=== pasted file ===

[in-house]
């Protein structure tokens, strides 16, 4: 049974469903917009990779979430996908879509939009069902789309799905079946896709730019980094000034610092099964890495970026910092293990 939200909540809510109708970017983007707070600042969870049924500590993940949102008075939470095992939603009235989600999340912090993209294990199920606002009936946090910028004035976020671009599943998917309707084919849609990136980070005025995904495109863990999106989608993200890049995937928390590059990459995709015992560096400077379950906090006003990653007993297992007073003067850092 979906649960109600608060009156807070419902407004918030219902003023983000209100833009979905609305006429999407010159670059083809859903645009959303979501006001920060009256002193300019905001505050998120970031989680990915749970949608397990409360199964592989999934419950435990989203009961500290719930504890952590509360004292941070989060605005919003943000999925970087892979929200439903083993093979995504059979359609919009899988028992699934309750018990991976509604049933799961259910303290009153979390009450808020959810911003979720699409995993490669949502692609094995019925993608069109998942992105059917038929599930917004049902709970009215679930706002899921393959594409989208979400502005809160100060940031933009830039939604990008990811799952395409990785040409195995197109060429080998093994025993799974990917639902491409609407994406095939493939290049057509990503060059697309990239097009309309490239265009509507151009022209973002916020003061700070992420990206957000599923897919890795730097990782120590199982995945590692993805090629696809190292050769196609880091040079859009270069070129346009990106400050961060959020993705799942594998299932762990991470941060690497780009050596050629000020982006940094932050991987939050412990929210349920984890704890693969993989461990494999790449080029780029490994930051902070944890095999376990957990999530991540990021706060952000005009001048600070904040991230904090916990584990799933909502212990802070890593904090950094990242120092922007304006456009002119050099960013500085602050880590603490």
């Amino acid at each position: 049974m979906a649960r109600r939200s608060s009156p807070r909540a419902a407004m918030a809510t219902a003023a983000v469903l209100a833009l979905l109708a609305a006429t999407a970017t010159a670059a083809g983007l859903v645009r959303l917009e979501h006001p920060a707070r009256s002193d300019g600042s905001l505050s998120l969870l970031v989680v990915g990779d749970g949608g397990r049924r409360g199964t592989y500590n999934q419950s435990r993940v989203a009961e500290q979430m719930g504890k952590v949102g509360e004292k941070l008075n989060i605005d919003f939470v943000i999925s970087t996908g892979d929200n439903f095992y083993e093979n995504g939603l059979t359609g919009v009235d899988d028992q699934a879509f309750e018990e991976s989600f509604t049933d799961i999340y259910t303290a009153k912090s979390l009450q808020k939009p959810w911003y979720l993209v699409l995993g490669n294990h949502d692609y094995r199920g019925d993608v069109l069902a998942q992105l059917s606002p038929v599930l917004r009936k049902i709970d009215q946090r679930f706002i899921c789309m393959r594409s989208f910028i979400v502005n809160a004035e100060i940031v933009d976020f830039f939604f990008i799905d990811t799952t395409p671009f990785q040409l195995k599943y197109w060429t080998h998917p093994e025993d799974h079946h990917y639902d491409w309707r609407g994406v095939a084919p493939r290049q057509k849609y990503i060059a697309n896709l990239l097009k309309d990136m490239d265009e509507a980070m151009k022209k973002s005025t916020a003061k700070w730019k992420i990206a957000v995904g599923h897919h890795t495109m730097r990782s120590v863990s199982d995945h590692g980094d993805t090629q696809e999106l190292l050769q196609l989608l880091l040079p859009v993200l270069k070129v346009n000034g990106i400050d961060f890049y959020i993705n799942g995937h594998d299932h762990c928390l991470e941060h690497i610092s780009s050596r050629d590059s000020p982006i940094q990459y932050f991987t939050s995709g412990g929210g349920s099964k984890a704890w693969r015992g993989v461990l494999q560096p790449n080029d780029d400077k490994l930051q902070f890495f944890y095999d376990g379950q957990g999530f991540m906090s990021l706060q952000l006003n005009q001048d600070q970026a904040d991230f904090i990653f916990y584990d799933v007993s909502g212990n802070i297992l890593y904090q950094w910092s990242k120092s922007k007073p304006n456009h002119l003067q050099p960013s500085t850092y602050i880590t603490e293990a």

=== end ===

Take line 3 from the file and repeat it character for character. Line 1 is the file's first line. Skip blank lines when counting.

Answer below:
């Amino acid at each position: 049974m979906a649960r109600r939200s608060s009156p807070r909540a419902a407004m918030a809510t219902a003023a983000v469903l209100a833009l979905l109708a609305a006429t999407a970017t010159a670059a083809g983007l859903v645009r959303l917009e979501h006001p920060a707070r009256s002193d300019g600042s905001l505050s998120l969870l970031v989680v990915g990779d749970g949608g397990r049924r409360g199964t592989y500590n999934q419950s435990r993940v989203a009961e500290q979430m719930g504890k952590v949102g509360e004292k941070l008075n989060i605005d919003f939470v943000i999925s970087t996908g892979d929200n439903f095992y083993e093979n995504g939603l059979t359609g919009v009235d899988d028992q699934a879509f309750e018990e991976s989600f509604t049933d799961i999340y259910t303290a009153k912090s979390l009450q808020k939009p959810w911003y979720l993209v699409l995993g490669n294990h949502d692609y094995r199920g019925d993608v069109l069902a998942q992105l059917s606002p038929v599930l917004r009936k049902i709970d009215q946090r679930f706002i899921c789309m393959r594409s989208f910028i979400v502005n809160a004035e100060i940031v933009d976020f830039f939604f990008i799905d990811t799952t395409p671009f990785q040409l195995k599943y197109w060429t080998h998917p093994e025993d799974h079946h990917y639902d491409w309707r609407g994406v095939a084919p493939r290049q057509k849609y990503i060059a697309n896709l990239l097009k309309d990136m490239d265009e509507a980070m151009k022209k973002s005025t916020a003061k700070w730019k992420i990206a957000v995904g599923h897919h890795t495109m730097r990782s120590v863990s199982d995945h590692g980094d993805t090629q696809e999106l190292l050769q196609l989608l880091l040079p859009v993200l270069k070129v346009n000034g990106i400050d961060f890049y959020i993705n799942g995937h594998d299932h762990c928390l991470e941060h690497i610092s780009s050596r050629d590059s000020p982006i940094q990459y932050f991987t939050s995709g412990g929210g349920s099964k984890a704890w693969r015992g993989v461990l494999q560096p790449n080029d780029d400077k490994l930051q902070f890495f944890y095999d376990g379950q957990g999530f991540m906090s990021l706060q952000l006003n005009q001048d600070q970026a904040d991230f904090i990653f916990y584990d799933v007993s909502g212990n802070i297992l890593y904090q950094w910092s990242k120092s922007k007073p304006n456009h002119l003067q050099p960013s500085t850092y602050i880590t603490e293990a």